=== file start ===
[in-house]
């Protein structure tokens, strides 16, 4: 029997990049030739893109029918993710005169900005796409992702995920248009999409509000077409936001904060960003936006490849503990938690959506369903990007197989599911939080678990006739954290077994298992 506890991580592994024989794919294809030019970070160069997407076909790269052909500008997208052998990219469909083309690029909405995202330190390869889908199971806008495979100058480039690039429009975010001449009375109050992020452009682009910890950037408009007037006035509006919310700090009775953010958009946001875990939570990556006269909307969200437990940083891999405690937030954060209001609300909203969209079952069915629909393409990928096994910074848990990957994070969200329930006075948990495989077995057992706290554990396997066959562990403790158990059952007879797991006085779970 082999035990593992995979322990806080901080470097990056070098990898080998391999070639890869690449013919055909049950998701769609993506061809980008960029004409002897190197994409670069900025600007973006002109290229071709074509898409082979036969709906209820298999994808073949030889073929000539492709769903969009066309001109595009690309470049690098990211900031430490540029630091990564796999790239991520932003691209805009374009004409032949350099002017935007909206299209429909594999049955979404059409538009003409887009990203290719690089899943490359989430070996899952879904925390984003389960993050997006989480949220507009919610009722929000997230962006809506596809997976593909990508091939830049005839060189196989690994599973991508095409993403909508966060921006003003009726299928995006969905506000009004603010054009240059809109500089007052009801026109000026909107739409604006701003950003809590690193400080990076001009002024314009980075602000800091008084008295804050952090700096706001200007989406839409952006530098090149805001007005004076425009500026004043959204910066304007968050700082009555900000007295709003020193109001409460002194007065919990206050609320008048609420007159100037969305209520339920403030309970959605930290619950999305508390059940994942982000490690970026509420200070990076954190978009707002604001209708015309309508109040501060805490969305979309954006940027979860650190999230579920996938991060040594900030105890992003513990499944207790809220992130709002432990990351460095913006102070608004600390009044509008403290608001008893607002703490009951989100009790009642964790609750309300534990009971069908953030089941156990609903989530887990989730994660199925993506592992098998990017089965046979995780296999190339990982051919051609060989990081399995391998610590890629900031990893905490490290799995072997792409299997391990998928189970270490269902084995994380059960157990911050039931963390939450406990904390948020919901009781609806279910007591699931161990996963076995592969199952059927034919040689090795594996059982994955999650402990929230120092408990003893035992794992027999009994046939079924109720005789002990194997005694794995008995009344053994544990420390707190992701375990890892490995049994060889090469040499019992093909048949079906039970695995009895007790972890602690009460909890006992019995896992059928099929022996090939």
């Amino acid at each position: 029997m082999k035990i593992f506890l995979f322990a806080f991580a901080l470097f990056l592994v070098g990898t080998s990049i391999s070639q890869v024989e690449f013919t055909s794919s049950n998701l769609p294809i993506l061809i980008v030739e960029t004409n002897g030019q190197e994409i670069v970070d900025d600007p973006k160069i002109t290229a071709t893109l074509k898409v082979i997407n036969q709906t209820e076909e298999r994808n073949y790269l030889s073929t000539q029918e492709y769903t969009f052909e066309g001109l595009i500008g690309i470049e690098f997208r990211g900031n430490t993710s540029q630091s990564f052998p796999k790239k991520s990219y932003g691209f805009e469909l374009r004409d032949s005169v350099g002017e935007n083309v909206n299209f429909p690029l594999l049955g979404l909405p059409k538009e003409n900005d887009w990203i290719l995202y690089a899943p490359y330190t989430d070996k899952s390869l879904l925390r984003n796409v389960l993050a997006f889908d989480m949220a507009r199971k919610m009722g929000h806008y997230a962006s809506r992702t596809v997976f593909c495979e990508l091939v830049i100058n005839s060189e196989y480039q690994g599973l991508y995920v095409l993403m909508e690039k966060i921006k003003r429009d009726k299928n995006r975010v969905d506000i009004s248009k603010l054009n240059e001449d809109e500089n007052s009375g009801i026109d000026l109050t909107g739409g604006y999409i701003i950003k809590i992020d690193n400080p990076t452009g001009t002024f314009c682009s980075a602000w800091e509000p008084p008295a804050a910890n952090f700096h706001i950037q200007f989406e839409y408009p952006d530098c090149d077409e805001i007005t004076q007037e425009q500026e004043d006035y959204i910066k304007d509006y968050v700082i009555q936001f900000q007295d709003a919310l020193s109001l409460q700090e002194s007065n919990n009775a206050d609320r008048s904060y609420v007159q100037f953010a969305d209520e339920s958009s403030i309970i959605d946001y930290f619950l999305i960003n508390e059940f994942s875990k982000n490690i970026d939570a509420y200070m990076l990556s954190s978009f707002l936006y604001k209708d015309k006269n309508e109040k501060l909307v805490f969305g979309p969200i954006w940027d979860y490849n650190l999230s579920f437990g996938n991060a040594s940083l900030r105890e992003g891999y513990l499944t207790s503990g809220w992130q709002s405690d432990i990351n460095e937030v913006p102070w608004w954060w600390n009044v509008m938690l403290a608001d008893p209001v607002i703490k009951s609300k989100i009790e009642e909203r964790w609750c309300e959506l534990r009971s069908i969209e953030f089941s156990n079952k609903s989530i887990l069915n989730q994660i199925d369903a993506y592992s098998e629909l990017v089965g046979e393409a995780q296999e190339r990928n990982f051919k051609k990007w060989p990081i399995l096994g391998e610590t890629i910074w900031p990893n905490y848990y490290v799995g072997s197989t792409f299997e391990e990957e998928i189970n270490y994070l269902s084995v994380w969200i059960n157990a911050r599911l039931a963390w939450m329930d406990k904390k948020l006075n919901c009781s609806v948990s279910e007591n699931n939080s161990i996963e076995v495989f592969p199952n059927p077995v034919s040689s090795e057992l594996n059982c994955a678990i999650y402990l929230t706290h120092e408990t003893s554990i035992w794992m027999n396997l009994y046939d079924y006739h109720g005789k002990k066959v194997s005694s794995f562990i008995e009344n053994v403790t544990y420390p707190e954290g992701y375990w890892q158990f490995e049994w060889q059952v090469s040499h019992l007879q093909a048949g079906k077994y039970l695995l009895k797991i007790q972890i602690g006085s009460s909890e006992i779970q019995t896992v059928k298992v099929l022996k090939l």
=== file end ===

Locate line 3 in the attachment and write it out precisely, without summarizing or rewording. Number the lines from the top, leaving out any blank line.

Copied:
């Amino acid at each position: 029997m082999k035990i593992f506890l995979f322990a806080f991580a901080l470097f990056l592994v070098g990898t080998s990049i391999s070639q890869v024989e690449f013919t055909s794919s049950n998701l769609p294809i993506l061809i980008v030739e960029t004409n002897g030019q190197e994409i670069v970070d900025d600007p973006k160069i002109t290229a071709t893109l074509k898409v082979i997407n036969q709906t209820e076909e298999r994808n073949y790269l030889s073929t000539q029918e492709y769903t969009f052909e066309g001109l595009i500008g690309i470049e690098f997208r990211g900031n430490t993710s540029q630091s990564f052998p796999k790239k991520s990219y932003g691209f805009e469909l374009r004409d032949s005169v350099g002017e935007n083309v909206n299209f429909p690029l594999l049955g979404l909405p059409k538009e003409n900005d887009w990203i290719l995202y690089a899943p490359y330190t989430d070996k899952s390869l879904l925390r984003n796409v389960l993050a997006f889908d989480m949220a507009r199971k919610m009722g929000h806008y997230a962006s809506r992702t596809v997976f593909c495979e990508l091939v830049i100058n005839s060189e196989y480039q690994g599973l991508y995920v095409l993403m909508e690039k966060i921006k003003r429009d009726k299928n995006r975010v969905d506000i009004s248009k603010l054009n240059e001449d809109e500089n007052s009375g009801i026109d000026l109050t909107g739409g604006y999409i701003i950003k809590i992020d690193n400080p990076t452009g001009t002024f314009c682009s980075a602000w800091e509000p008084p008295a804050a910890n952090f700096h706001i950037q200007f989406e839409y408009p952006d530098c090149d077409e805001i007005t004076q007037e425009q500026e004043d006035y959204i910066k304007d509006y968050v700082i009555q936001f900000q007295d709003a919310l020193s109001l409460q700090e002194s007065n919990n009775a206050d609320r008048s904060y609420v007159q100037f953010a969305d209520e339920s958009s403030i309970i959605d946001y930290f619950l999305i960003n508390e059940f994942s875990k982000n490690i970026d939570a509420y200070m990076l990556s954190s978009f707002l936006y604001k209708d015309k006269n309508e109040k501060l909307v805490f969305g979309p969200i954006w940027d979860y490849n650190l999230s579920f437990g996938n991060a040594s940083l900030r105890e992003g891999y513990l499944t207790s503990g809220w992130q709002s405690d432990i990351n460095e937030v913006p102070w608004w954060w600390n009044v509008m938690l403290a608001d008893p209001v607002i703490k009951s609300k989100i009790e009642e909203r964790w609750c309300e959506l534990r009971s069908i969209e953030f089941s156990n079952k609903s989530i887990l069915n989730q994660i199925d369903a993506y592992s098998e629909l990017v089965g046979e393409a995780q296999e190339r990928n990982f051919k051609k990007w060989p990081i399995l096994g391998e610590t890629i910074w900031p990893n905490y848990y490290v799995g072997s197989t792409f299997e391990e990957e998928i189970n270490y994070l269902s084995v994380w969200i059960n157990a911050r599911l039931a963390w939450m329930d406990k904390k948020l006075n919901c009781s609806v948990s279910e007591n699931n939080s161990i996963e076995v495989f592969p199952n059927p077995v034919s040689s090795e057992l594996n059982c994955a678990i999650y402990l929230t706290h120092e408990t003893s554990i035992w794992m027999n396997l009994y046939d079924y006739h109720g005789k002990k066959v194997s005694s794995f562990i008995e009344n053994v403790t544990y420390p707190e954290g992701y375990w890892q158990f490995e049994w060889q059952v090469s040499h019992l007879q093909a048949g079906k077994y039970l695995l009895k797991i007790q972890i602690g006085s009460s909890e006992i779970q019995t896992v059928k298992v099929l022996k090939l």